March 26, 2008
US News Law School Rankings: Why March Madness Started Early This Year in the Legal Academy
|Corrections & Clarifications for the ABA Journal Article|
When I worked for the Chicago Tribune, the paper published a follow-up "Corrections & Clarifications" column whenever the paper goofed in one of its articles. Here's a howler for the ABA Journal article.
Noting that his TaxProf Blog "often becomes a forum for venting about law school rankings," the article reports that Cincinnati Law's Paul Caron "says his own university does not publicize its place in the U.S. News rankings or whether it rises or falls." Unless misquoted twice in the article, that simply isn't accurate, half true at best.
I used to work with the University's PR machine which regularly publicized the College's ranking, annually that is until the College's academic peer assessment score took a hit a few years ago that drove the College's ranking into the embarrassing mid-50s range and eventually dragged the College's ranking down to the third best in Ohio. Rest assured that would change. Betting money is on the University's well-oiled PR machine; it probably would overheat if UC made it above 50 and reclaimed its "rightful place" as the second best law school in Ohio, after OSU of course.
But not yet. If lawschooldiscussion.org has posted an authentic copy of the 2009 rankings, it looks like Cincinnati can reclaim its second place standing in Ohio but it hasn't broken through the Top 50 barrier (tied at 52, up from last year's 57). Why? The much-dreaded Reputation category. Weighted at an enormous 40 percent of a school’s total rating, the hearsay category is, as the ABA Journal article claims, "the one category that can make or break a law school’s ranking." In Cincinnati Law's case, it looks like the College has tied for second lowest academic peer score and tied for worst assessment score by members of the bench and bar among the top 55 law schools this year.
When the College's hearsay rankings took its hit, the College's dean told me, half in jest I think, that the College doesn't talk about assessment scores. Unfortunately the College talks up the quality of Cincinnati Law students all too infrequently. Bottom line, the College's law students, measured by GPA and LSAT by US News, has kept it from plummeting further down the rankings these last several years.
Rankings improvement is a University-wide objective at UC. Ranking performance is factored into the budgeting calculus every year. Unfortunately, I think this is a fairly common practice.
Two events have the legal academy buzzing before the release of the dreaded US News Law School Rankings on March 28th.
First, the ABA Journal article, The Rankings Czar: Law deans hate Bob Morse's rankings. He'd like their help to make them better is out. The article reiterates well-known complaints, law school reporting practices, and consequences of playing the cut-throat rankings game. It features, for example, interviews with Nancy Rapoport (UNLV) (read her "poster child" post) and Brian Leiter (Texas), author of Brian Leiter's Law School Rankings, the leading source of alternative law school ranking information.
Unfortunately the article failed to interview one law prof whose comprehensive critique of the US News ranking's methodology would have publicized his well-recieved research to the Journal's non-academic audience, namely, Ted Seto (Loyola Law School Los Angeles). See his Understanding the U.S. News Law School Rankings (SSRN). Check out Daniel J. Solove's (George Washington University Law School) Improving the US News Rankings: A Wish List (Concurring Opinions), one of many posts that have launched the earlier than usual March Madness buzz in the legal blogosphere.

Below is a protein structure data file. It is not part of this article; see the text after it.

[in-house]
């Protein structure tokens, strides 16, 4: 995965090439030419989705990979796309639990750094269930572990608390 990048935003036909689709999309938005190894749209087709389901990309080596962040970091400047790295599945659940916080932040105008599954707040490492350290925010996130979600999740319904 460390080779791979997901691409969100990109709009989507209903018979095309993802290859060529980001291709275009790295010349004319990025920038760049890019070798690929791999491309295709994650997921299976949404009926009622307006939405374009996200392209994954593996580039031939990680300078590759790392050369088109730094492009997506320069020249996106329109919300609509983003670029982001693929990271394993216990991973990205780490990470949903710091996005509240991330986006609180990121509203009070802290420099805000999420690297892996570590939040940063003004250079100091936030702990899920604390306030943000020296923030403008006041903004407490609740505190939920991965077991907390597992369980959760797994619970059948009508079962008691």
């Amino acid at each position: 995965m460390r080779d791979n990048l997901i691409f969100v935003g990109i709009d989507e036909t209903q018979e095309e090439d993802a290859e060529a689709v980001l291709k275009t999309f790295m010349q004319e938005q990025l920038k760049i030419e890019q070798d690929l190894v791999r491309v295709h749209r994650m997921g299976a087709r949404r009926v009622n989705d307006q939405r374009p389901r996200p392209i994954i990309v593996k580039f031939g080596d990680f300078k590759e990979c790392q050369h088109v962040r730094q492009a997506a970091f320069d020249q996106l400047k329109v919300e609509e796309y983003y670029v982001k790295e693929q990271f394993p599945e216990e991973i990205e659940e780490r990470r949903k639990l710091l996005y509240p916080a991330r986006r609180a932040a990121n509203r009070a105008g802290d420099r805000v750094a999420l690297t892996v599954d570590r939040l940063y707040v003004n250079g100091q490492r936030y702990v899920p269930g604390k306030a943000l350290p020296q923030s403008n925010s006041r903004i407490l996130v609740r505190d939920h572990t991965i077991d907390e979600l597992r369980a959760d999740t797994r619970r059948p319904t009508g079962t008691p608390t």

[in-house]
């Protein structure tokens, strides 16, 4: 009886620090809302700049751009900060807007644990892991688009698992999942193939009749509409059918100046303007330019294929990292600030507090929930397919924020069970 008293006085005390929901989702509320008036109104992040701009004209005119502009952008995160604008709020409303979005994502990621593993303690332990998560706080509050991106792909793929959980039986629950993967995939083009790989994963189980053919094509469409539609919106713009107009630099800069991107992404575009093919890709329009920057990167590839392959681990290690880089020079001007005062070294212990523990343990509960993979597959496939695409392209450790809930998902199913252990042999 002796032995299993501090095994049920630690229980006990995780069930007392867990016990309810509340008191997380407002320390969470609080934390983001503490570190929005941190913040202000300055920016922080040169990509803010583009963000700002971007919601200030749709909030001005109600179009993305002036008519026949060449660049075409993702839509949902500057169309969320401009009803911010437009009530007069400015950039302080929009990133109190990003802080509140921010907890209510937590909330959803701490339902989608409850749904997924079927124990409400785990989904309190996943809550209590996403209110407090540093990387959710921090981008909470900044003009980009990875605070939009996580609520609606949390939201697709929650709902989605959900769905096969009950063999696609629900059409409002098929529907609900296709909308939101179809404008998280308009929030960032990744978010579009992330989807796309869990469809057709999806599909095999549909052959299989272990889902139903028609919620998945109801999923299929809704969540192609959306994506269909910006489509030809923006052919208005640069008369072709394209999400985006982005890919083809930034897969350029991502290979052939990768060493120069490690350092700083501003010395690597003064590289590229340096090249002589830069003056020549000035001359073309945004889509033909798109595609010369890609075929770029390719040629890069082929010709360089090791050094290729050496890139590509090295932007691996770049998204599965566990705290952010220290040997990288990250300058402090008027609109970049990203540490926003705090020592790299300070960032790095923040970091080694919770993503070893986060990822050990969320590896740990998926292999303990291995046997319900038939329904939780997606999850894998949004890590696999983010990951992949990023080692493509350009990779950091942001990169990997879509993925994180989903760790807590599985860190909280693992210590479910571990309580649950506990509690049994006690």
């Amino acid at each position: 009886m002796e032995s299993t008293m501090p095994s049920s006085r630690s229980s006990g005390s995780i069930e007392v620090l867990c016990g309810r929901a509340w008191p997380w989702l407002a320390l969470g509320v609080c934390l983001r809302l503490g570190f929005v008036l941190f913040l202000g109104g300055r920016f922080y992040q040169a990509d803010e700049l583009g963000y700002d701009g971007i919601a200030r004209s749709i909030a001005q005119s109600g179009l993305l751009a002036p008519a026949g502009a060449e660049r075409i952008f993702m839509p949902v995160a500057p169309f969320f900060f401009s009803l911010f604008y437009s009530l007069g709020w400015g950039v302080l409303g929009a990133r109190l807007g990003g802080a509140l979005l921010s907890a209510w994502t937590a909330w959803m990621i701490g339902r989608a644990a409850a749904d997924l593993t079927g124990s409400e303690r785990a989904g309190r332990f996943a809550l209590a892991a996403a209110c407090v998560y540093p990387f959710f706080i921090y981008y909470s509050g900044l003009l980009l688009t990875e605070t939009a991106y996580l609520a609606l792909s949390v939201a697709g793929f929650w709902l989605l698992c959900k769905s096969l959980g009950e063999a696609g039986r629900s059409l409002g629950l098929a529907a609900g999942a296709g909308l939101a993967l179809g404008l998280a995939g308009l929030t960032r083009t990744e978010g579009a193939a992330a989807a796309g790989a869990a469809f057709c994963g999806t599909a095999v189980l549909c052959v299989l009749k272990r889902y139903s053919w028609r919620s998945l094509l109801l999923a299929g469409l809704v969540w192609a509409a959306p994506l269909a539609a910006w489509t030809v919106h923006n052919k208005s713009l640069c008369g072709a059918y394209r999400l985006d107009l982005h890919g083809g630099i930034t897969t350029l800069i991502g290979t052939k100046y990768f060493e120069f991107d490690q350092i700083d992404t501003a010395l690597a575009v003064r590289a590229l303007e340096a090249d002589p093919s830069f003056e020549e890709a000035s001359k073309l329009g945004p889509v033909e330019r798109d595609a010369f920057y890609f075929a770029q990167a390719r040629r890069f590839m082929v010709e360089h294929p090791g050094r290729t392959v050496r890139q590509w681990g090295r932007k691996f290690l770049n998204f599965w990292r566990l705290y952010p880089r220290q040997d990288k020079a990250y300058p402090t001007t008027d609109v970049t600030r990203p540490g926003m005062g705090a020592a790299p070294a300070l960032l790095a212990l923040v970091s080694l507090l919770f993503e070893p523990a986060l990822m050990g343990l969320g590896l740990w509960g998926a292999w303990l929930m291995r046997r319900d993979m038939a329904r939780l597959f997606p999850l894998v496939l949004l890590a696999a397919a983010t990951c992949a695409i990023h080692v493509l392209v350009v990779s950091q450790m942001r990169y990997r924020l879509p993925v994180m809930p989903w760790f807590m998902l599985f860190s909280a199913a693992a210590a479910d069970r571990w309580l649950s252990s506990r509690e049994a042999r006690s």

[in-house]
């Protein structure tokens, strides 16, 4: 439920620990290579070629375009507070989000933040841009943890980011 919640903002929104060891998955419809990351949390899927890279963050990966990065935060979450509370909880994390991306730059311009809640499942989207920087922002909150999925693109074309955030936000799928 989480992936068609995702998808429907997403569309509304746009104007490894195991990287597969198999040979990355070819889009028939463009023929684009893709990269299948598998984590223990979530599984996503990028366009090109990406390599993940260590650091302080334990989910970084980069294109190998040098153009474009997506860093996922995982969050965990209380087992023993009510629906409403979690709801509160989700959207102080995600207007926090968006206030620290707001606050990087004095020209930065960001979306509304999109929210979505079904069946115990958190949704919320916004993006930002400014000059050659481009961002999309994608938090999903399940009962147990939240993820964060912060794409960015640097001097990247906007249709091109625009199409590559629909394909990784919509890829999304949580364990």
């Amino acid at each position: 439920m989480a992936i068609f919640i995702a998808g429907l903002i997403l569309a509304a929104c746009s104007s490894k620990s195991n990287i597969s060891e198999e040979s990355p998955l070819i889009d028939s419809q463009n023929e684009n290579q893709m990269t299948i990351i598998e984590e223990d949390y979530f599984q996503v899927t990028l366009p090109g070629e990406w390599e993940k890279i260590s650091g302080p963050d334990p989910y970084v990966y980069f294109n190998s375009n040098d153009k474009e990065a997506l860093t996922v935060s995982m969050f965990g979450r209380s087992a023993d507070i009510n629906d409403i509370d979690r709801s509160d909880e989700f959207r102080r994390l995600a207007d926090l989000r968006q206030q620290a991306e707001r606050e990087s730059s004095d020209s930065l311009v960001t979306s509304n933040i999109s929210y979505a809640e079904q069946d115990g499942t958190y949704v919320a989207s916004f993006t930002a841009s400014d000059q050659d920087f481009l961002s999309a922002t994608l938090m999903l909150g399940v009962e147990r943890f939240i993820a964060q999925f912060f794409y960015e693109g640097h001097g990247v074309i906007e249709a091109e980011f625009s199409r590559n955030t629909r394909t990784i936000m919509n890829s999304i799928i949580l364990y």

Robert Morse is director of data research for U.S. News & World Report. He developed the methodologies and surveys for the magazine's America's Best Colleges and America's Best Graduate Schools annual rankings. Check out his blog, Morse Code: Inside the College Rankings. The folks at the ABA Journal email bombed law bloggers to call attention to the article and to announce that Morse will be taking questions from the public on ABAJournal.com on Friday, April 11, from 3 to 4 p.m. ET. Wow, one hour! Why wait; post comments on Morse's blog instead.
Second, lawschooldiscussion.org has posted what the site claims to be pages from an advance copy of USN&WR's 2009 Law School Rankings (pdf). Instead of listing the Top X schools, which will be blogged soon enough, I'll close with a cautionary note from Judge Posner's Law School Rankings (SSRN):
Ranking is a method of evaluation. It has the advantage of extreme simplicity and the disadvantage of revealing very little, because the ranking doesn’t disclose the distance between the ranks. In fact, rank ordering exaggerates quality differences because of its association with winning; normally what matters in a contest is who came in first, not how much better the winner was than the losers. Ranking is thus a low-cost, low-benefit method of evaluation—cheap, but crude.This makes it suitable primarily for unimportant decisions—decisions where the cost of a mistake is slight, so that there is little benefit to increasing the information content. [Emphasis added]
As previously mentioned at A Jury of One's Peers: Ranking Law School Reputations, the online edition of the 2009 US News Law School Rankings will be launched on March 28, 2008; pre-order it now for the rankings-obsessed. [JH]
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Posted by: Law school rankings | May 19, 2008 12:36:49 AM